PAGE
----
Fort Loudoun Lake, Tennessee, USA
Also known as: Fort Loudoun Reservoir
Named for a nearby 18th century British fort, Fort Loudoun Lake draws millions of visitors every year for fishing, boating, and wildlife viewing. Located at the headwaters of the Tennessee River, Fort Loudoun Lake extends 55 miles from Lenoir City to Knoxville. It is the first in a chain of nine reservoirs that form a continuous navigable channel to Paducah, Kentucky, approximately 652 miles away. All nine…
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Welcome to the ultimate guide to Fort Loudoun Lake! Article topics include:
- All About Fort Loudoun Lake
- Where to Stay
- Vacation Planning Tools
- Things to Do
- Known Fish Species
- Fort Loudoun Lake Map
- Statistics / Weather / Helpful Links
- Fort Loudoun Lake Gifts
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All About Fort Loudoun Lake, TN
Named for a nearby 18th century British fort, Fort Loudoun Lake draws millions of visitors every year for fishing, boating, and wildlife viewing. Located at the headwaters of the Tennessee River, Fort Loudoun Lake extends 55 miles from Lenoir City to Knoxville. It is the first in a chain of nine reservoirs that form a continuous navigable channel to Paducah, Kentucky, approximately 652 miles away.
All nine reservoirs are managed by the Tennessee Valley Authority (TVA), which was a New Deal idea. Speaking to Congress, President Roosevelt painted a picture of a “corporation clothed with the power of government but possessed of the flexibility and initiative of a private enterprise.” The TVA dams were created for flood control and to generate hydroelectric power, and have helped protect and build the region ever since.
Construction of the Fort Loudoun Dam began in 1940 and was finished is 1943. Fort Loudoun Lock raises and lowers boats and barges 70 feet between Fort Loudoun Lake and Watts Bar Reservoir. Barges carry over half a million tons of cargo through the lock every year. Fort Loudoun Lake is connected by a canal to Tellico Reservoir on the nearby Little Tennessee River. Water is diverted through the canal for power generation, and the canal allows commercial barges access to the Tellico Reservoir without having to pass through a lock.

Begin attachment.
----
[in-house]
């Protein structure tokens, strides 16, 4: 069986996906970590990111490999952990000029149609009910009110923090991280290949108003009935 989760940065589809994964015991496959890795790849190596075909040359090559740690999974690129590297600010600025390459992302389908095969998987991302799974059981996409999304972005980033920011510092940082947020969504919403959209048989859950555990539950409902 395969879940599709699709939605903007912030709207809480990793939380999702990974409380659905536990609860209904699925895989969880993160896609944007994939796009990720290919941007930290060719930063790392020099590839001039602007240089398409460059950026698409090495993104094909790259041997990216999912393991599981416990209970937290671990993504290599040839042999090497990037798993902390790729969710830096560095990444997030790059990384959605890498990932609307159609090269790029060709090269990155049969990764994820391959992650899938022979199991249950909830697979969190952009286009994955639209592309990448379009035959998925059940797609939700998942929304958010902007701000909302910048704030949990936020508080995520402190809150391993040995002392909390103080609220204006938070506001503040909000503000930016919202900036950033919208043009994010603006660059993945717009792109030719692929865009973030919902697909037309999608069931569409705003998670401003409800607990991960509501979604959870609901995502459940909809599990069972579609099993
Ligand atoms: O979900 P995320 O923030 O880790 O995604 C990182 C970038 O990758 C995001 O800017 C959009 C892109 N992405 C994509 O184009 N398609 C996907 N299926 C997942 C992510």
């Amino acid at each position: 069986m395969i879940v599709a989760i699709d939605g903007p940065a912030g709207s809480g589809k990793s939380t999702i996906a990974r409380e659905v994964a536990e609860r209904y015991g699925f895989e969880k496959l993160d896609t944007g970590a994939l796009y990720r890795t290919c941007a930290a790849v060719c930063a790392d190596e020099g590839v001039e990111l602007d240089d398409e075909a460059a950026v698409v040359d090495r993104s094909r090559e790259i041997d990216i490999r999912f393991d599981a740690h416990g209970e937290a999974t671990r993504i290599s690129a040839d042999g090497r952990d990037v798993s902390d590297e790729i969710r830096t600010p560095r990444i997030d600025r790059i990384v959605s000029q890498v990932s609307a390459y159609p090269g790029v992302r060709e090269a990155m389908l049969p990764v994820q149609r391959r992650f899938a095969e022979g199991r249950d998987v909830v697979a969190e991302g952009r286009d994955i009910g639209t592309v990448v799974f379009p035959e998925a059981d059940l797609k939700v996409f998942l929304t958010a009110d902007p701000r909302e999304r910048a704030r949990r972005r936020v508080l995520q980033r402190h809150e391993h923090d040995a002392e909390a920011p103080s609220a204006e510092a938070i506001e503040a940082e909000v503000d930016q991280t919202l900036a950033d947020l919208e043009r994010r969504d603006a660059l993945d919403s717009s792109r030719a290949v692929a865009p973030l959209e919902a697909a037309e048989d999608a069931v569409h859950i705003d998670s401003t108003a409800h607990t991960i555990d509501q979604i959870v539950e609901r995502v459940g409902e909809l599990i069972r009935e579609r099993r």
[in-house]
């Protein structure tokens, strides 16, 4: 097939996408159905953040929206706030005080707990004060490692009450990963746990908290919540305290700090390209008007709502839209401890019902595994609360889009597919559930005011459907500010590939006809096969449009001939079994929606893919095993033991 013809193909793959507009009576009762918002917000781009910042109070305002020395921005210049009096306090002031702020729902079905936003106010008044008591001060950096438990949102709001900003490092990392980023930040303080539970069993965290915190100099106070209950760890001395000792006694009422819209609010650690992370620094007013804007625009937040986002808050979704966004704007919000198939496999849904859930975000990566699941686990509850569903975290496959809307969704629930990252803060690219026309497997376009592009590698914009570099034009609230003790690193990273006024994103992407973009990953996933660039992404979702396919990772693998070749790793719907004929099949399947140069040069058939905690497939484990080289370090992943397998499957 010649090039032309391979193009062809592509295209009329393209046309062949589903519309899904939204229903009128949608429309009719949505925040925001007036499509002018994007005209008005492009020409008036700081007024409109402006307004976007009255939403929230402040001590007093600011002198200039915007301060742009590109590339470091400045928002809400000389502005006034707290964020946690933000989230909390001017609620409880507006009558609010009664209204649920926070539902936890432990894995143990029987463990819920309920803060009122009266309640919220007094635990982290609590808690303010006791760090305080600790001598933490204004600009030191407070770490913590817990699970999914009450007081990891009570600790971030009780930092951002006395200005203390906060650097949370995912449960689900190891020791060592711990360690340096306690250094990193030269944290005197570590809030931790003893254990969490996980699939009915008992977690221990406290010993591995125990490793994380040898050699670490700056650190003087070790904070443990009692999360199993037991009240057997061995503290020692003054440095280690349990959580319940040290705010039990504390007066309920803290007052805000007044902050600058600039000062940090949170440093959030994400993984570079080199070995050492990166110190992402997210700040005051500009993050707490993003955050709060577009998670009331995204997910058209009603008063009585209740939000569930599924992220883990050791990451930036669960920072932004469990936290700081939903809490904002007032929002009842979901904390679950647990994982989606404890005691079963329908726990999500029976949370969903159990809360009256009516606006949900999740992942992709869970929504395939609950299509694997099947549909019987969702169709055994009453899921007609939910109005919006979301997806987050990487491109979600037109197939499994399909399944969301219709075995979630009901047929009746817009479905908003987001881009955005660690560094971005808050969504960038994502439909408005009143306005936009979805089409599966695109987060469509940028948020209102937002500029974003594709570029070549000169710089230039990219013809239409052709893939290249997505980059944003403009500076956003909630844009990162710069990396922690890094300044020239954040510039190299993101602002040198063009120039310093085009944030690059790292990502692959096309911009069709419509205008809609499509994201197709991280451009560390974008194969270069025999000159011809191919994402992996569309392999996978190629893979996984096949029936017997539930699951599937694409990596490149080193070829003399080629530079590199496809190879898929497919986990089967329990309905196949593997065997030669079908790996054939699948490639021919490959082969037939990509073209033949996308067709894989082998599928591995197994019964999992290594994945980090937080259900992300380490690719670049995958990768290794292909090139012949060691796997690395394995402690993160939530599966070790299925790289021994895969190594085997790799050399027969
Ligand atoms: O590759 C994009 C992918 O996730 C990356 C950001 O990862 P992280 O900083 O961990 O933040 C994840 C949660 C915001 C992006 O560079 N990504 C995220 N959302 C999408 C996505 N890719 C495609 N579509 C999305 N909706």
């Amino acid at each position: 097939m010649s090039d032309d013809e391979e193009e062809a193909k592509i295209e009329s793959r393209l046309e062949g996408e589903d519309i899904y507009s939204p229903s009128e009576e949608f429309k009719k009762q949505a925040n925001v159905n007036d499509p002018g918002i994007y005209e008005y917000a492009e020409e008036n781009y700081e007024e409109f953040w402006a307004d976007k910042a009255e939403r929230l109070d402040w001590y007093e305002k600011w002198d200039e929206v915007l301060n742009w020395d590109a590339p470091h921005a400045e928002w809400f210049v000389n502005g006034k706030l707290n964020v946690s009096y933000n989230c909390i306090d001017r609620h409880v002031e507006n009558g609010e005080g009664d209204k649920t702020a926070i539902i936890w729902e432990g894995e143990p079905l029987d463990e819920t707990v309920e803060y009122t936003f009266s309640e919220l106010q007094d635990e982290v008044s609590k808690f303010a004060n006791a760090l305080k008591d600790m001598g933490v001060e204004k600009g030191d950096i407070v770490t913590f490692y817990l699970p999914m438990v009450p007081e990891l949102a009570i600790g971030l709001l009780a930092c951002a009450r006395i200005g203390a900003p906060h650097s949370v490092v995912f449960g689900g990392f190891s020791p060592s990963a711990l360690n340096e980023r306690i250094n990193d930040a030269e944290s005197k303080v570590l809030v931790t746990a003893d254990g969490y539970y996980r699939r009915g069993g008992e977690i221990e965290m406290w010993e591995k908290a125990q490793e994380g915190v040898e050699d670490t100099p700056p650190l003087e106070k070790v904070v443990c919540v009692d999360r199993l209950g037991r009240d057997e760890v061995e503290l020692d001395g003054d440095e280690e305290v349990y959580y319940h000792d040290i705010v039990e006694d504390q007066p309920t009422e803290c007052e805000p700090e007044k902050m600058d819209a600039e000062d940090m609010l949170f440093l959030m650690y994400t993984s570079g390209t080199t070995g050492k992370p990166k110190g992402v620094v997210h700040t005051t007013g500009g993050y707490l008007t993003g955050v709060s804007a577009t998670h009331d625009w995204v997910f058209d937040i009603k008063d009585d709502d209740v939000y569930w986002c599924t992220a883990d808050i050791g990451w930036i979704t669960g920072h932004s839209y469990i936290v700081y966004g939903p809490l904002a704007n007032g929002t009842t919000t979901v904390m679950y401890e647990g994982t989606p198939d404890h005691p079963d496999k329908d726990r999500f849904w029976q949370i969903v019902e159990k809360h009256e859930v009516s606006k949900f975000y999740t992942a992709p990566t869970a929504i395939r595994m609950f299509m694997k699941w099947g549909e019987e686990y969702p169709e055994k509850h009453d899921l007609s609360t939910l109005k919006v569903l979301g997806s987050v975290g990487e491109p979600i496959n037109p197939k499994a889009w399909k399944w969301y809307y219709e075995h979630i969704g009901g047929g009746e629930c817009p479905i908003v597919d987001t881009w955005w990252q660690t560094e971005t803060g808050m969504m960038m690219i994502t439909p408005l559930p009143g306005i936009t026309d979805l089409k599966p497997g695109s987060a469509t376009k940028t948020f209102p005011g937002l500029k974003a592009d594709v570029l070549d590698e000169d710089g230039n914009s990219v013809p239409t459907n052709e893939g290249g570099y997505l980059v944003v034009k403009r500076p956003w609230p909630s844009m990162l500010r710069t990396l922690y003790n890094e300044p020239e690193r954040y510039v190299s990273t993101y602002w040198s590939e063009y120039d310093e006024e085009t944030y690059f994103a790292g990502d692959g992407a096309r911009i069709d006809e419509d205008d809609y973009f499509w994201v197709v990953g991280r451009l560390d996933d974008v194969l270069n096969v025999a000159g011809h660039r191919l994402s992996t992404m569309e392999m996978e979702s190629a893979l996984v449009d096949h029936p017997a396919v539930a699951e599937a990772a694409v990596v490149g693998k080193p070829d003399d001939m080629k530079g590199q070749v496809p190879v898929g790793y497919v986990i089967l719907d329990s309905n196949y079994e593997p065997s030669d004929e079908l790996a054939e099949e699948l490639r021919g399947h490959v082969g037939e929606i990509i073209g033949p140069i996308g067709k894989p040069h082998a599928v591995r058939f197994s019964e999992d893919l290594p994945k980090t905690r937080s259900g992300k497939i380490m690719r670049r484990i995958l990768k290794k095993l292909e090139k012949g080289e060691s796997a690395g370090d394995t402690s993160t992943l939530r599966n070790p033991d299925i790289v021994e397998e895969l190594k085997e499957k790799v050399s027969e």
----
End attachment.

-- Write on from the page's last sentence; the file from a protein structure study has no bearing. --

Because Fort Loudoun Lake is a main waterway, the water level only draws down about six feet fluctuating between elevations of 807 feet to 813 feet. The length of the lake makes it ideal for recreational boating, jet skiing, and water skiing, and there are public boat ramps and marinas. There are abundant fish populations of largemouth, smallmouth and black bass, and the lake is particularly well known for its black and white crappie.
There is camping available near Loudoun Lake and wildlife to see. Birdwatchers will love the black-crowned night herons and osprey along with other waterfowl. Fort Loudoun State Park is 1,200 acres set aside to commemorate one of the earliest British fortifications on the western frontier. Today visitors can tour the partially reconstructed fort named for John Campbell, the 4th Earl of Loudoun and commander of the British Forces in North America.
Its rich diverse history and beautiful water makes Fort Loudoun Lake a great place to explore and enjoy.
Things to Do at Fort Loudoun Lake
These are some activities in the Fort Loudoun Lake, TN area visitors can enjoy:
- Vacation Rentals
- Jet Skiing
- Water Skiing
- Wildlife Viewing
- State Park
What Kind of Fish Are in Fort Loudoun Lake?
Fort Loudoun Lake has been known to have the following fish species:
- Black Bass
- White Crappie
Find Places to Stay at Fort Loudoun Lake
If you’re considering a Fort Loudoun Lake lake house rental or hotel, we’ve made it super easy to find the best rates and compare vacation accommodations at a glance. Save time using this interactive map below.
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More Sites to Book a Fort Loudoun Lake Vacation
Our interactive Fort Loudoun Lake lodging map above is an easy tool for comparing VRBO rental homes and nearby hotels with Booking.com, but there could be times when you need to expand your search for different types of accommodations. Here are some other lake lodging partners we recommend:
Fort Loudoun Lake Statistics & Helpful Links
Lake Type: Artificial Reservoir, Dammed
Water Level Control: Tennessee Valley Authority
Surface Area: 14,600 acres
Shoreline Length: 379 miles
Normal Elevation (Full Pond): 813 feet
Minimum Elevation (Min Pond): 807 feet
Maximum Elevation (Max Pond): 815 feet
Maximum Depth: 78 feet
Water Volume: 282,000 acre-feet
Completion Year: 1943
Water Residence Time: 10 days
Lake Area-Population: 173,890
Drainage Area: 9,550 sq. miles
Trophic State: Eutrophic
More local lakes to explore in this area:
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